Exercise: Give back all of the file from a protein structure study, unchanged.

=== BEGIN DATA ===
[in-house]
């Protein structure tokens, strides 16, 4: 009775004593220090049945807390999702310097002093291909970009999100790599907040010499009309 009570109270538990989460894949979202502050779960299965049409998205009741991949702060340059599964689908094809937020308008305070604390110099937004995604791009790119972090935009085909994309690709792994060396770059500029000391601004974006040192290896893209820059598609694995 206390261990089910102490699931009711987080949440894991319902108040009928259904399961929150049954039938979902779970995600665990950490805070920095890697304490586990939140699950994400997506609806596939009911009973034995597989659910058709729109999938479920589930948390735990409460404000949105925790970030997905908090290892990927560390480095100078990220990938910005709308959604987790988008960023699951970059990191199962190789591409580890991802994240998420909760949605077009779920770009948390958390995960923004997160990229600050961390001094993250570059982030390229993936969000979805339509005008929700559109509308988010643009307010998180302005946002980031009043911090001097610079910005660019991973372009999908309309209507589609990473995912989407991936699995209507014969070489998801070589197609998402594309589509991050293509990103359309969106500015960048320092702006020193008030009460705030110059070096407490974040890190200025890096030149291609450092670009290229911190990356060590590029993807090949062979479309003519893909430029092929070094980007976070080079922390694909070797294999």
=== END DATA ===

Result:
[in-house]
């Protein structure tokens, strides 16, 4: 009775004593220090049945807390999702310097002093291909970009999100790599907040010499009309 009570109270538990989460894949979202502050779960299965049409998205009741991949702060340059599964689908094809937020308008305070604390110099937004995604791009790119972090935009085909994309690709792994060396770059500029000391601004974006040192290896893209820059598609694995 206390261990089910102490699931009711987080949440894991319902108040009928259904399961929150049954039938979902779970995600665990950490805070920095890697304490586990939140699950994400997506609806596939009911009973034995597989659910058709729109999938479920589930948390735990409460404000949105925790970030997905908090290892990927560390480095100078990220990938910005709308959604987790988008960023699951970059990191199962190789591409580890991802994240998420909760949605077009779920770009948390958390995960923004997160990229600050961390001094993250570059982030390229993936969000979805339509005008929700559109509308988010643009307010998180302005946002980031009043911090001097610079910005660019991973372009999908309309209507589609990473995912989407991936699995209507014969070489998801070589197609998402594309589509991050293509990103359309969106500015960048320092702006020193008030009460705030110059070096407490974040890190200025890096030149291609450092670009290229911190990356060590590029993807090949062979479309003519893909430029092929070094980007976070080079922390694909070797294999």